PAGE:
Tag Archives: poetry

The Library Goddess Recommends…

1 Jun

Books in verse.  They’re approachable–not too many words on a page.  They’re a gateway to prose novels, a gateway to an appreciation of language and author’s craft.  My favorite author to suggest to students and adults alike in this category?  Helen Frost.  She spins compelling tales in what seems to be effortless free verse.  Most of these compelled me to have a tissue to dab at my tears.  I’m a bit of a sap for a good story.

I just finished Crossing Stones.  Two families in a 1917 small town affected by war and women’s sufferage, told in a verse that mimics the stream and crossing stones that separate and yet binds them together.  This is the fourth Frost book I’ve read.  I savor the author’s notes at the end with the explanation of where each story comes from and the poetic form created to tell it.  Crossing Stones didn’t disappoint….I’ll let you read that explanation and the others yourself…

The book that introduced me to Frost was The Braid–the story of two sisters being forced to leave their native Scotland in 1850, but one decides to stay.  In the night before they are to leave, she braids her sister’s hair into her own.  She cuts the braid off, keeping half and leaving the other half for her sister.  As the story progresses, each sister’s life is braided into the other’s even though separated by an ocean.  Each sister tells her side in turn, each poem braided into the next.  A beautiful book.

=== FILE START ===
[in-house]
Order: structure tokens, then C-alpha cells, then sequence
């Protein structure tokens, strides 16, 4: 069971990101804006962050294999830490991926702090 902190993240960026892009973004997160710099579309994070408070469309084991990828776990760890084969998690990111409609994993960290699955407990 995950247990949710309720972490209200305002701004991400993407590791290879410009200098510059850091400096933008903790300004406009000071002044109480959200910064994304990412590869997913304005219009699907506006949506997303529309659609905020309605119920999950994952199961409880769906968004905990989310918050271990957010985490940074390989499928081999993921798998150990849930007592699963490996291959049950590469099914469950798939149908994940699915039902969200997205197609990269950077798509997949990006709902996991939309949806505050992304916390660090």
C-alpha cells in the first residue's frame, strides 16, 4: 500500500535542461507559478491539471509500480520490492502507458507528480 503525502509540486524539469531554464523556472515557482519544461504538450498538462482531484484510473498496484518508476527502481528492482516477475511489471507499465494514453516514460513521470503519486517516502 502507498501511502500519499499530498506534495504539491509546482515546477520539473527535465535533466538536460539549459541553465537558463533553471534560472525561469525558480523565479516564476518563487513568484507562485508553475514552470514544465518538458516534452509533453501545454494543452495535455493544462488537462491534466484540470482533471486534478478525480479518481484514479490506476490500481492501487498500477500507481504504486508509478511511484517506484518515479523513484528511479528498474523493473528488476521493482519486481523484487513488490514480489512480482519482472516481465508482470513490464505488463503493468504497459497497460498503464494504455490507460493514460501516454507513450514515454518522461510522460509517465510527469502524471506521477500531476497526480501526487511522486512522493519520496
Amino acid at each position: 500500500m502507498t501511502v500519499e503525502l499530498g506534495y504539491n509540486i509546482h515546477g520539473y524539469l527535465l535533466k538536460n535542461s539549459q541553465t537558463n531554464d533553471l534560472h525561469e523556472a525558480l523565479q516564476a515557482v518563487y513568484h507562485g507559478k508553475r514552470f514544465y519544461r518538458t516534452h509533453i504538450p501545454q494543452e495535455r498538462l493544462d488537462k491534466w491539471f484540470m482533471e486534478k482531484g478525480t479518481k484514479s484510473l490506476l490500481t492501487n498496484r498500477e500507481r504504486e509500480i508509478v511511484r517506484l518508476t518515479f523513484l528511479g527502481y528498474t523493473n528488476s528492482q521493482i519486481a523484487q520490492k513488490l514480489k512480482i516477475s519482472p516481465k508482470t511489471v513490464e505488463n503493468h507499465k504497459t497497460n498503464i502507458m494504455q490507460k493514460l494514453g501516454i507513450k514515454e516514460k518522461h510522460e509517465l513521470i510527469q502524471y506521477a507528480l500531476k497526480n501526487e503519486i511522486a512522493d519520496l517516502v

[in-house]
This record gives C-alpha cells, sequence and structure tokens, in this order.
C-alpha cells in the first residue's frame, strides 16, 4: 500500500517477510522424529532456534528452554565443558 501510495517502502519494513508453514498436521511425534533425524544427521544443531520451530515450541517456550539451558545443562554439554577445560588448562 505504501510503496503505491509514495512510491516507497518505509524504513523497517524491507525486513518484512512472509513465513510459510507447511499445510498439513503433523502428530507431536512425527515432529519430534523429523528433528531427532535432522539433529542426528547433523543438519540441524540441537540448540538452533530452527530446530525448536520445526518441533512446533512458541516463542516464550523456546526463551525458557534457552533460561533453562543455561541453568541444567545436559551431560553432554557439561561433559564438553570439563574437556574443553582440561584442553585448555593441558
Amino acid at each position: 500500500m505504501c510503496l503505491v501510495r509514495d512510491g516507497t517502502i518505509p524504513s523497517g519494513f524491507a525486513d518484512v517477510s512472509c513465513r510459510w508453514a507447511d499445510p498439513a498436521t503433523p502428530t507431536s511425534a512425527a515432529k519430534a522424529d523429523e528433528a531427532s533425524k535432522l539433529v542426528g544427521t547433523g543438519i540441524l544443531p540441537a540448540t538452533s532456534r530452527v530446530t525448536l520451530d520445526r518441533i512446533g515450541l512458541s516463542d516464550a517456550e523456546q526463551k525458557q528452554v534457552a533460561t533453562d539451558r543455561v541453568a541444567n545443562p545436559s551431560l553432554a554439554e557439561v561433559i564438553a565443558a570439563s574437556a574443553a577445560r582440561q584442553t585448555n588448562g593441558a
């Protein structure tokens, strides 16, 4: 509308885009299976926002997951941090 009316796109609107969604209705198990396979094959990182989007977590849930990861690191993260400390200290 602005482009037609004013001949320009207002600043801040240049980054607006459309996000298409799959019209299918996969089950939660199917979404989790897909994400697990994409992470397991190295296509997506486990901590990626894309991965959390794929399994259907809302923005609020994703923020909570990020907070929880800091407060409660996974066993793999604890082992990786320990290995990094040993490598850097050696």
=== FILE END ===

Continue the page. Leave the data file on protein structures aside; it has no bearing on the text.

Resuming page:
I then read Diamond Willow; my favorite of these four.  Diamond Willow is a girl coming of age in a small Alaskan town.  Named for a tree, she feels most at home with the family’s sled dogs and insists on mushing solo to her grandparents’ house.  This solo trip results in tragedy and the discovery of a secret.  The poems are in the shape of a diamond with a darker center, mimicking the diamond willow itself.  The larger, outer poem is what Willow projects to the world, and the smaller dark center reflects her inner thoughts.

Spinning Through the Universe tells the stories behind the scenes of a fifth grade class.  Each child writes his or her life in a different poetic form–appropriate to each child’s triumphs or challenges in the first half, and in acrostics in the second half. (With one exception)  The teacher starts things off, wondering why this child sleeps in class, that one seems withdrawn and so on.  Each child reveals their own answer, opening your eyes to the complicated interwoven lives present in any classroom.

I have some other favorite books in verse by different authors I’ll share later.  For now, trot off to your library or bookstore and find a Helen Frost to curl up with this summer.

All images taken from amazon.com.